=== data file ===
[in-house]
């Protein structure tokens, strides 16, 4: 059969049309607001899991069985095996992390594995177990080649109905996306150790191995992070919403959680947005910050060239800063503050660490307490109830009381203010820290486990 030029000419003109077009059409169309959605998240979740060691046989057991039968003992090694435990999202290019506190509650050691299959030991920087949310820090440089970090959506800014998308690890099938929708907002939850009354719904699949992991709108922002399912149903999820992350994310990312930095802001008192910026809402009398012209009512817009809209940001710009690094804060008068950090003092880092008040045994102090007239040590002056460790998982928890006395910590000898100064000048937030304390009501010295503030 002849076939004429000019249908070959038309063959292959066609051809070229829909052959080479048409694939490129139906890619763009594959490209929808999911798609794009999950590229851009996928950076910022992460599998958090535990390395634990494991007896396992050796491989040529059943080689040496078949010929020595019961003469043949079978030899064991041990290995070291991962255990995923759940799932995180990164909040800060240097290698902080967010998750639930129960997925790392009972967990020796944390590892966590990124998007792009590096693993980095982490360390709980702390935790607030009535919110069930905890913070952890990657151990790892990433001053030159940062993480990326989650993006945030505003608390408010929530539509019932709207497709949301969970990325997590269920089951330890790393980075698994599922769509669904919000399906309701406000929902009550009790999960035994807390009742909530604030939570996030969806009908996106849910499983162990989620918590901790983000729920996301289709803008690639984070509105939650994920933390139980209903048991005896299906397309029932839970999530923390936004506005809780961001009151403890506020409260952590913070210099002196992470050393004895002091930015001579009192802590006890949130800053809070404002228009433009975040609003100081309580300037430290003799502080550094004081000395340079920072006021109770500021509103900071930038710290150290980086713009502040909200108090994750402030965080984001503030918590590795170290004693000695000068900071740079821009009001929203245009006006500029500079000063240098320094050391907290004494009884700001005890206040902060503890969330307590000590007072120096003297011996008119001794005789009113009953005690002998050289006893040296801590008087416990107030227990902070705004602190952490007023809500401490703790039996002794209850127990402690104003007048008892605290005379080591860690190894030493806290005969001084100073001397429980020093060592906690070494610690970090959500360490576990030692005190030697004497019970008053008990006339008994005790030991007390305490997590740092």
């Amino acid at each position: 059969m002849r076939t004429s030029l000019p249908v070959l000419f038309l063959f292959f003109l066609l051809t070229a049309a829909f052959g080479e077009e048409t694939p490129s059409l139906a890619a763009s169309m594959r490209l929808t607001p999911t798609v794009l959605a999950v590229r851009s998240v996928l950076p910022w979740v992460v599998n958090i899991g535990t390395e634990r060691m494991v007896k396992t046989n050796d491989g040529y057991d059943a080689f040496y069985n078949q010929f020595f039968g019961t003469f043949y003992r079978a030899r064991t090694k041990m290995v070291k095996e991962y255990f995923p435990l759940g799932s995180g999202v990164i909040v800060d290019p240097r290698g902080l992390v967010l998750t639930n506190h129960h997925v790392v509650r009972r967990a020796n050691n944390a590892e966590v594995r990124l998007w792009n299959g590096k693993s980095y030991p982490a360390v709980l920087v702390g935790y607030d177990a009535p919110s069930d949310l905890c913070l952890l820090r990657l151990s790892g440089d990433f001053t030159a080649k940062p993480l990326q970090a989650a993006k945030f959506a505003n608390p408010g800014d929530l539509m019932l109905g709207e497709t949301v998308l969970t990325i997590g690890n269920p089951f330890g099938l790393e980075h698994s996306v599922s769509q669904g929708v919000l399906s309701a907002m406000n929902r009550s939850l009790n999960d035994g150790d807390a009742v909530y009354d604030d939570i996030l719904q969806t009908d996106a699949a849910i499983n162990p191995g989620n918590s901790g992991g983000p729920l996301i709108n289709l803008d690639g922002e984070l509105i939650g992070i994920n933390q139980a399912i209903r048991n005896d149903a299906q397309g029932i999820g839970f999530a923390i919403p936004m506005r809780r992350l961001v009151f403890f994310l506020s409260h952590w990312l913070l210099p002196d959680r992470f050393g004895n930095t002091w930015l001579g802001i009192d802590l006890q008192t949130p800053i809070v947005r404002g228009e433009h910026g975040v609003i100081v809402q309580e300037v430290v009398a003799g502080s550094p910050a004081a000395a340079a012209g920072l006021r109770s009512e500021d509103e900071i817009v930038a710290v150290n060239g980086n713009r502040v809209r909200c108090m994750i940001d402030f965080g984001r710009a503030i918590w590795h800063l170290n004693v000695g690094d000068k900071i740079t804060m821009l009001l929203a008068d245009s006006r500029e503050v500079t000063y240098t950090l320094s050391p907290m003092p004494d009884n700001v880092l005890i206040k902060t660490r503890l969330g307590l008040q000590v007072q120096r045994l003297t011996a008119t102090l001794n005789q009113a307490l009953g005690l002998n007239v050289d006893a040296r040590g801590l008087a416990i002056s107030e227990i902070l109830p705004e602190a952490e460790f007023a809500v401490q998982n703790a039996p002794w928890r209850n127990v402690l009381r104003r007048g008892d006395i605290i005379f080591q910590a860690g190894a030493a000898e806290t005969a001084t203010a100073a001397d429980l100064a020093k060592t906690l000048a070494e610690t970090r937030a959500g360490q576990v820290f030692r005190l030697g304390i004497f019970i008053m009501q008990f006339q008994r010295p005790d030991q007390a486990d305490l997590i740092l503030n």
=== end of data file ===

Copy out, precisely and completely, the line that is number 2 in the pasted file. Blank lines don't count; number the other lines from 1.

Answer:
């Protein structure tokens, strides 16, 4: 059969049309607001899991069985095996992390594995177990080649109905996306150790191995992070919403959680947005910050060239800063503050660490307490109830009381203010820290486990 030029000419003109077009059409169309959605998240979740060691046989057991039968003992090694435990999202290019506190509650050691299959030991920087949310820090440089970090959506800014998308690890099938929708907002939850009354719904699949992991709108922002399912149903999820992350994310990312930095802001008192910026809402009398012209009512817009809209940001710009690094804060008068950090003092880092008040045994102090007239040590002056460790998982928890006395910590000898100064000048937030304390009501010295503030 002849076939004429000019249908070959038309063959292959066609051809070229829909052959080479048409694939490129139906890619763009594959490209929808999911798609794009999950590229851009996928950076910022992460599998958090535990390395634990494991007896396992050796491989040529059943080689040496078949010929020595019961003469043949079978030899064991041990290995070291991962255990995923759940799932995180990164909040800060240097290698902080967010998750639930129960997925790392009972967990020796944390590892966590990124998007792009590096693993980095982490360390709980702390935790607030009535919110069930905890913070952890990657151990790892990433001053030159940062993480990326989650993006945030505003608390408010929530539509019932709207497709949301969970990325997590269920089951330890790393980075698994599922769509669904919000399906309701406000929902009550009790999960035994807390009742909530604030939570996030969806009908996106849910499983162990989620918590901790983000729920996301289709803008690639984070509105939650994920933390139980209903048991005896299906397309029932839970999530923390936004506005809780961001009151403890506020409260952590913070210099002196992470050393004895002091930015001579009192802590006890949130800053809070404002228009433009975040609003100081309580300037430290003799502080550094004081000395340079920072006021109770500021509103900071930038710290150290980086713009502040909200108090994750402030965080984001503030918590590795170290004693000695000068900071740079821009009001929203245009006006500029500079000063240098320094050391907290004494009884700001005890206040902060503890969330307590000590007072120096003297011996008119001794005789009113009953005690002998050289006893040296801590008087416990107030227990902070705004602190952490007023809500401490703790039996002794209850127990402690104003007048008892605290005379080591860690190894030493806290005969001084100073001397429980020093060592906690070494610690970090959500360490576990030692005190030697004497019970008053008990006339008994005790030991007390305490997590740092």